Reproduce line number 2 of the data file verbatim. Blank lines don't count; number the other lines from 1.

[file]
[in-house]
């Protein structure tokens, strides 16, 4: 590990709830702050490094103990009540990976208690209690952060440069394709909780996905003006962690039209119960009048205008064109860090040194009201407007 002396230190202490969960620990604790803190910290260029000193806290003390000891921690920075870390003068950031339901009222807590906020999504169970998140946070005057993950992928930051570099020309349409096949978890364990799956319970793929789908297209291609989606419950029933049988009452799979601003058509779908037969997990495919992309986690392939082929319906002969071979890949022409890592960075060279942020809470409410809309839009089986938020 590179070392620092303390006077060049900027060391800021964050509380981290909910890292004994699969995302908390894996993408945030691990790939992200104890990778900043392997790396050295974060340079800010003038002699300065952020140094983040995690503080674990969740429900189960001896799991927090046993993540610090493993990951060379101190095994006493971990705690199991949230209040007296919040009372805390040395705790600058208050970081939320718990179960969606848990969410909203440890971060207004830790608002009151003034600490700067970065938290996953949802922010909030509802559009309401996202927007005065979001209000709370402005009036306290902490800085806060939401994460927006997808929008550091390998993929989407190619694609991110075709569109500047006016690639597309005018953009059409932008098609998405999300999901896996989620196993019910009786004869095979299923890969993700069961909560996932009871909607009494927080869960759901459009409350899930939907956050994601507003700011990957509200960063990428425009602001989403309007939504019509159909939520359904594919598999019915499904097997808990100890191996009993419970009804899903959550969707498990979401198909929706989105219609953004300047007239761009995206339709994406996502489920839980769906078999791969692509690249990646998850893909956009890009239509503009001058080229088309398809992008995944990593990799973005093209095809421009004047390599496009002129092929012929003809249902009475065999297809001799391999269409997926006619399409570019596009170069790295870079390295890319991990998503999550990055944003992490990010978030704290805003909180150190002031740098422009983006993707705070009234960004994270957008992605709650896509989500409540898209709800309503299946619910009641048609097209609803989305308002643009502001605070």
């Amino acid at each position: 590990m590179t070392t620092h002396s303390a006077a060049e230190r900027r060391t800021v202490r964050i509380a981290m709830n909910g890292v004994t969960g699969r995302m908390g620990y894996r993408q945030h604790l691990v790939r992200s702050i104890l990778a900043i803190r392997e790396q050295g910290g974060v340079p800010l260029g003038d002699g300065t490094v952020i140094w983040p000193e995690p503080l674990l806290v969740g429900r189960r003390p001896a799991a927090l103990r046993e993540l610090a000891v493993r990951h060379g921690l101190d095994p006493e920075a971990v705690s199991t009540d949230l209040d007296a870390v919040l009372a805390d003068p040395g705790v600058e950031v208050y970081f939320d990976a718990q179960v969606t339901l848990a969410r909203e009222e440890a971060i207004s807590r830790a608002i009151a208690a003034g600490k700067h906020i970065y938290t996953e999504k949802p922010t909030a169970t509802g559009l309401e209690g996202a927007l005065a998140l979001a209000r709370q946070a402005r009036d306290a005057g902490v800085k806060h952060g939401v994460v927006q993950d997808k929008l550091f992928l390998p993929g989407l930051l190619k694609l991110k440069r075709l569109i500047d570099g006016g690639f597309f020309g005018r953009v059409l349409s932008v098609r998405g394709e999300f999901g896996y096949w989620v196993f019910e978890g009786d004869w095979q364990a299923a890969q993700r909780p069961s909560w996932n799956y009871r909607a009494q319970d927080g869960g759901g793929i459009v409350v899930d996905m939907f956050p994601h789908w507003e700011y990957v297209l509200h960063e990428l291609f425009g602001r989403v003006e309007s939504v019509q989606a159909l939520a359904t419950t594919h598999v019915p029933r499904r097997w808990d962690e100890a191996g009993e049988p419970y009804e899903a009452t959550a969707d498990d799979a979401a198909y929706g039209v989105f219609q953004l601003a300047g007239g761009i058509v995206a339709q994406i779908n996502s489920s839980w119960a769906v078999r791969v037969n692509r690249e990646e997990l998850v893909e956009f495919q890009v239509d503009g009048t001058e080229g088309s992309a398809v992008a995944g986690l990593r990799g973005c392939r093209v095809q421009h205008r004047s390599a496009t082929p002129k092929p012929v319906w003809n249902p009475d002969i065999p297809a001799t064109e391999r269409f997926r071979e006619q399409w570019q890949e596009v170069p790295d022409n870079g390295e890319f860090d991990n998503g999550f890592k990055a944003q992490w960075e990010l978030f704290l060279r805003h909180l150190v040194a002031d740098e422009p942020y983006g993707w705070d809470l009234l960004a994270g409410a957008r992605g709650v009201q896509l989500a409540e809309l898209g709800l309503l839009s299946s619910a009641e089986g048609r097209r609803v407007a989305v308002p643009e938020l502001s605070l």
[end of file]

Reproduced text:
């Protein structure tokens, strides 16, 4: 590990709830702050490094103990009540990976208690209690952060440069394709909780996905003006962690039209119960009048205008064109860090040194009201407007 002396230190202490969960620990604790803190910290260029000193806290003390000891921690920075870390003068950031339901009222807590906020999504169970998140946070005057993950992928930051570099020309349409096949978890364990799956319970793929789908297209291609989606419950029933049988009452799979601003058509779908037969997990495919992309986690392939082929319906002969071979890949022409890592960075060279942020809470409410809309839009089986938020 590179070392620092303390006077060049900027060391800021964050509380981290909910890292004994699969995302908390894996993408945030691990790939992200104890990778900043392997790396050295974060340079800010003038002699300065952020140094983040995690503080674990969740429900189960001896799991927090046993993540610090493993990951060379101190095994006493971990705690199991949230209040007296919040009372805390040395705790600058208050970081939320718990179960969606848990969410909203440890971060207004830790608002009151003034600490700067970065938290996953949802922010909030509802559009309401996202927007005065979001209000709370402005009036306290902490800085806060939401994460927006997808929008550091390998993929989407190619694609991110075709569109500047006016690639597309005018953009059409932008098609998405999300999901896996989620196993019910009786004869095979299923890969993700069961909560996932009871909607009494927080869960759901459009409350899930939907956050994601507003700011990957509200960063990428425009602001989403309007939504019509159909939520359904594919598999019915499904097997808990100890191996009993419970009804899903959550969707498990979401198909929706989105219609953004300047007239761009995206339709994406996502489920839980769906078999791969692509690249990646998850893909956009890009239509503009001058080229088309398809992008995944990593990799973005093209095809421009004047390599496009002129092929012929003809249902009475065999297809001799391999269409997926006619399409570019596009170069790295870079390295890319991990998503999550990055944003992490990010978030704290805003909180150190002031740098422009983006993707705070009234960004994270957008992605709650896509989500409540898209709800309503299946619910009641048609097209609803989305308002643009502001605070």